One interesting trend recently has been the outperformance of the U.S. and other developed markets over emerging markets. A number of factors are behind this, notably capital flows, but shifting relative growth rates have been a primary driver. In this post, I want to take a look at the basic sources of growth to see how this trend might evolve over the next couple of years.
As I’ve written before, growth comes from three main areas: (1) demographics, since more workers means more growth; (2) capital investment; and (3) total factor productivity, a catchall category that essentially means learning to do things better, often through technology. Each of these components has a different value at different stages of the economic cycle, and this is where the emerging markets are starting to face challenges.
We’ll use China as an exemplar of the emerging markets, as its experience captures most of what I want to say. With demographics, for example, China has benefited from a large supply of cheap labor for the past 30 years. That wave has now crested, with the country’s working population expected to decrease in the next couple of years. Even as China’s demographic advantage begins to fade, other countries, such as Vietnam and India, are poised to pick up the baton. The absolute advantage, in worldwide context, is shrinking. And, as the world has become used to cheap labor, the relative advantage has diminished as well. China is seeing this now, and I suspect the other countries will encounter it sooner than they expect.
Capital investment typically serves as the next phase of the cycle. As labor gets more expensive, capital is substituted, and capital investment drives higher productivity and higher GDP growth. Again, China is the poster child here, with very high levels of fixed investment supporting and enhancing GDP growth. Again, though, China is approaching the point of diminishing returns, if it hasn’t passed it already. Other emerging markets aren’t as far along, but they’re getting there.
In short, emerging markets, led by China, are reaching a point where many of the easy gains have been made. Demographics and capital investment are getting played out, and future gains will depend on increased productivity, which is much harder to achieve.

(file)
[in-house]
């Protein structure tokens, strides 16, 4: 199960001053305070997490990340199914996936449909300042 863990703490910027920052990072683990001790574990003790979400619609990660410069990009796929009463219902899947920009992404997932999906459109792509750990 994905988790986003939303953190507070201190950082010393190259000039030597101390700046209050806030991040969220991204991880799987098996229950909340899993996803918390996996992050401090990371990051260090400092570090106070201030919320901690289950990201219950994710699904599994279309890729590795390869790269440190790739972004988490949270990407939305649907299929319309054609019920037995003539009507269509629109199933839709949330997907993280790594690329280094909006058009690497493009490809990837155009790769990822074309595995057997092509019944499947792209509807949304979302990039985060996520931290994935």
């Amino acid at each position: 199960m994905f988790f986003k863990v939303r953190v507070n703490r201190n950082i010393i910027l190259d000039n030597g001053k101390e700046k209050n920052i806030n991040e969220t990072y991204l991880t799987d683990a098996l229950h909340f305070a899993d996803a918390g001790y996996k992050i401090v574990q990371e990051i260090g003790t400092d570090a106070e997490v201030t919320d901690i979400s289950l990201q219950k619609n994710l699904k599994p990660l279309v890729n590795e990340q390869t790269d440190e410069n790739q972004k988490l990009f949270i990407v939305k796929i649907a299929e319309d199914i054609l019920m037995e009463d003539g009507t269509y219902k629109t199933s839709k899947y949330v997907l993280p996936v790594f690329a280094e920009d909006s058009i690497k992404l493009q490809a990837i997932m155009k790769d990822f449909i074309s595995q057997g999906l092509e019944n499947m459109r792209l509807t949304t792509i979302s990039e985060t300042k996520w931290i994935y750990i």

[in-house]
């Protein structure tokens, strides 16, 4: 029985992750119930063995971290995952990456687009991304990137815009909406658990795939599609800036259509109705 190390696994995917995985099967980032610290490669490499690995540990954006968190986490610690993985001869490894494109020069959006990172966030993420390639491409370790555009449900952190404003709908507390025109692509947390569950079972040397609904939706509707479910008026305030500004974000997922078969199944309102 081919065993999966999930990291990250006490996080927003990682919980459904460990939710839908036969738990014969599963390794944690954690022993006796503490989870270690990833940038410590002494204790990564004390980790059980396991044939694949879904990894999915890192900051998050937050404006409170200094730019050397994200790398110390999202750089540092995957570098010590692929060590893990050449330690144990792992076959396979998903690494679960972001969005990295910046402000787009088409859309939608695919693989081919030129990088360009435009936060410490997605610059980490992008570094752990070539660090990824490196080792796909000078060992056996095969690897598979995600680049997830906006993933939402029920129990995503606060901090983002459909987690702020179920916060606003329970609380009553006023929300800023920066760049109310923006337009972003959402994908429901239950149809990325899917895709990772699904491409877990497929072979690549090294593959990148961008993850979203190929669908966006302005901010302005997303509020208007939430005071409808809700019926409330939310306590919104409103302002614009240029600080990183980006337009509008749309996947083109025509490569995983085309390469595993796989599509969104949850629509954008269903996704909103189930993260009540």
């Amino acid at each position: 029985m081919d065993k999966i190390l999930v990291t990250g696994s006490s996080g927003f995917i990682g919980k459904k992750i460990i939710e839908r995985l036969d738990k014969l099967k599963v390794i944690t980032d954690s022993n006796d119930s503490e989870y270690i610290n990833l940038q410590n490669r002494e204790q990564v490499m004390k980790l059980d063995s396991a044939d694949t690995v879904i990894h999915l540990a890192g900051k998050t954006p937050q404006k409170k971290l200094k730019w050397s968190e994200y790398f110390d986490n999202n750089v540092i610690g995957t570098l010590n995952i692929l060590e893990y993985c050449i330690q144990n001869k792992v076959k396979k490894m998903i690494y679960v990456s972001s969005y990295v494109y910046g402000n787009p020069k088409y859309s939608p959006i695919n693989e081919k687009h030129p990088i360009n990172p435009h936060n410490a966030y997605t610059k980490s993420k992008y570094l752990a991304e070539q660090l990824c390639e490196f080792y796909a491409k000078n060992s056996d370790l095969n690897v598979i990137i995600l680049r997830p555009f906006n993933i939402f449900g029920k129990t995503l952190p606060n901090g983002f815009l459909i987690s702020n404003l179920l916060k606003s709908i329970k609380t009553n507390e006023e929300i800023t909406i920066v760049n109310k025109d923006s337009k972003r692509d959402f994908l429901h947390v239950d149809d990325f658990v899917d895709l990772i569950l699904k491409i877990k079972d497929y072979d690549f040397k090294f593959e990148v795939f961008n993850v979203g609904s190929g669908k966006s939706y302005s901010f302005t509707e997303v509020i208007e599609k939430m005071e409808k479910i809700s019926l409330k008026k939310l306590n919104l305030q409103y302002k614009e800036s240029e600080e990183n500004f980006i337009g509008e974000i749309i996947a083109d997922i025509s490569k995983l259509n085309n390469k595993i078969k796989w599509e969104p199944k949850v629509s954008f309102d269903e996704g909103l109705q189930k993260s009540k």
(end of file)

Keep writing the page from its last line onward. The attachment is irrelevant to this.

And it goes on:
Another way to look at this is through the technology lens. Toy manufacturing, for instance, uses simple and well-established technology, easily imported and learned. As countries move up the value curve, they can simply import technology and business methods and implement them more cheaply. For example, building PCs with standard chipsets is pretty easy; developing the next generation of microprocessor is much more difficult. Having fully exploited most existing technology, China is increasingly being forced to develop its own. Although it’s doing so successfully, there is no doubt this has slowed growth.
As you get closer to the bleeding edge, progress has to be invented, not imported. As the U.S. has found, intellectual property becomes more important as basic manufacturing becomes more commoditized. For countries looking to grow beyond basic manufacturing, the competition moves beyond cost, which has been China’s primary advantage historically. This shift will further slow growth.
The key takeaway here is that the emerging markets are being forced to move away from an area of competition where they’ve had a significant advantage—cost of labor—and into an area where they haven’t developed a similar level of dominance. At the same time, many are also attempting to make the shift from an export economy to an internal consumption economy—another difficult transition.
The U.S. and other developed markets, by contrast, were forced to make the transition to productivity-led growth some time ago. While demographics and capital investment continue to be important contributors, economic growth has largely been driven by productivity growth. We are used to being at the bleeding edge, rather than trying to shift both our economic structure and our growth models at the same time. Absent the need to move away from export-led growth to the same degree, the developed markets are better positioned to compete against the emerging markets in the future.
None of this is to diminish the very real future economic prospects of the emerging markets, just to point out that their past sources of growth will have to change in the future. With that, the developed economies will be much better positioned to compete, as the new sources of growth will play against their established areas of strength. The recent outperformance of the developed markets may just be getting under way.